Imagine for a moment that we are at the end of 1900. Physical science is in crisis, as Rayleigh-Jeans law dismally fails to fit the intensity distribution of a blackbody, and the questions of stability of the classical atom of circular orbits of electrons around a positively charged nucleus is a serious anomaly because it throws open the question of stability of all matter. Planck’s solution of the blackbody radiation problem relied on the hypothesis that energy is quantized. His solution to the blackbody radiation problem specifically does not require a detailed theory of how and why energy is quantized but simply that it is. At the same year, Ivars Fredholm resolved a great open problem of nineteenth century mathematics: he showed that a bounded domain in the plane has a discrete set of pure tones or a discrete set of eigenvalues of the Laplacian. Now while the observables-as-operators approach to description of reality by quantum mechanics allows the description of observables by eigenvalues of operators, a direct link had not been made in 1900 between quantization of energy and pure tones of a geometric object: the entire universe.

Spectrum of the Laplacian on noncompact manifolds need not be discrete and even on the euclidean spaces the spectrum of the Laplacian is not discrete. If there be a link between Fredolm’s solution of the discreteness of the spectrum of Laplacian on bounded domains on the plane would be connected to the energy spectrum if the universe could be shown to be compact. If we seek such evidence, we can find it in Penzias and Wilson’s discovery in 1964 of the cosmic background radiation which was used to reinforce the Big Bang cosmology which was given instead as evidence for the expansionary universe models.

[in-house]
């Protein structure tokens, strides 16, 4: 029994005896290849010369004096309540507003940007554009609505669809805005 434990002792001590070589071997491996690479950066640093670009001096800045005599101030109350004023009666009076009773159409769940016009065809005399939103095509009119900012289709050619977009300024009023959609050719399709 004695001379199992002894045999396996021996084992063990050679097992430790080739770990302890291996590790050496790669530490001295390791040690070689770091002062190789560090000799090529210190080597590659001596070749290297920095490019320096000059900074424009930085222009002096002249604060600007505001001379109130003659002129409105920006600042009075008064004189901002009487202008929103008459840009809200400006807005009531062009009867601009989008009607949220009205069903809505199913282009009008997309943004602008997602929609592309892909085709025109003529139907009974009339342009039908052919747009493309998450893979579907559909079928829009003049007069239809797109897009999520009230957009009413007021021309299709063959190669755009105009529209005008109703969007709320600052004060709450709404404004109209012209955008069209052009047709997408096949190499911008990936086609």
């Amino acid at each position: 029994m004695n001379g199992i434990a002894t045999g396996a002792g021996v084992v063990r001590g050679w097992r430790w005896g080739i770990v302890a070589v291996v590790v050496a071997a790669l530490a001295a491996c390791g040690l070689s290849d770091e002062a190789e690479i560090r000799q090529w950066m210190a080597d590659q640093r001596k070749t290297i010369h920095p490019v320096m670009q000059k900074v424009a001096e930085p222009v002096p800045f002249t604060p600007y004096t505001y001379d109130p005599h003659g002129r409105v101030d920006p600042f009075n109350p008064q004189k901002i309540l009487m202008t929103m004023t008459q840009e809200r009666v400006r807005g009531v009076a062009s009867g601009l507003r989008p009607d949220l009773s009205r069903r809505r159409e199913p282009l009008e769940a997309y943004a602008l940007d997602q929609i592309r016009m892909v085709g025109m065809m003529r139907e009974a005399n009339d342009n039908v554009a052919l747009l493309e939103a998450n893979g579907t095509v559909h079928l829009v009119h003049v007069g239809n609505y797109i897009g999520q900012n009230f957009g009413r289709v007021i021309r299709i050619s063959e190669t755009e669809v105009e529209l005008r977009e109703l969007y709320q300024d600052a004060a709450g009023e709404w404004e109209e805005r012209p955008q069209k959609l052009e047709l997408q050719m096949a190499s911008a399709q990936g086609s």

We can proceed as follows: first, although the Nobel prize for chemistry was given to Daniel Shechtman in 2011 for ‘the discovery of quasicrystals’, we can note that what Shechtman had clearly discovered from early 1980s is that 5, 8, 10, and 12 fold rotational symmetries are observed in crystalline structures. These can arise as symmetries of four dimensional crystals but not for three dimensional crystals. Shechtman’s discoveries can be used parsimoniously as evidence for existence of four macroscopic spatial dimensions. Of course the actually observed ‘quasi-crystals’ do not have translational invariance because they cannot have translational invariance, but even the standard models of quasicrystals use projections of higher dimensional crystals, which makes the conclusion of the existence of four macroscopic spatial dimensions reasonable.

Next, although the redshift of distant galaxies has been interpreted as a universal Doppler effect, a parsimonious conclusion would be that these result from some mechanism that reduces the energy of the photons uniformly, like frictional drag and thereby lowers the frequency of light towards red.

Now the cosmic background radiation has a uniform lower bound, around 2.7 K. Assuming that diffusion produced the cosmic background radiation, we can use the Gaussian upper bounds established for heat kernels on complete noncompact riemannian manifolds with a lower bound on Ricci curvature to conclude that our actual universe must be compact.

So we are living in a compact four dimensional universe. It has to be a sphere if it is to replicate the quantization of energy for the hydrogen atom. We can deduce that the radius of the universe must be 1/h in length-equivalent where h is Planck’s constant. Ricci curvature for any three dimensional submanifold can be calculated using the second fundamental form as well which gives us a version of the gravitational field equations with the ‘cosmological constant’ filled in: it is h^2, and this matches experimental determination of the cosmological constant.

The model of photons often employed locally is as a superposition of plane waves. If we take seriously the description of the universe above, then we must replace the plane waves by spherical harmonics for a 4-sphere. Recall that one can consider harmonic homogeneous polynomials on 5-dimensional euclidean space. These restricted to the 4-sphere are precisely the eigenfunctions of the spherical Laplacian, the degree k harmonic homogeneous polynomials have eigenvalue -k(k+2).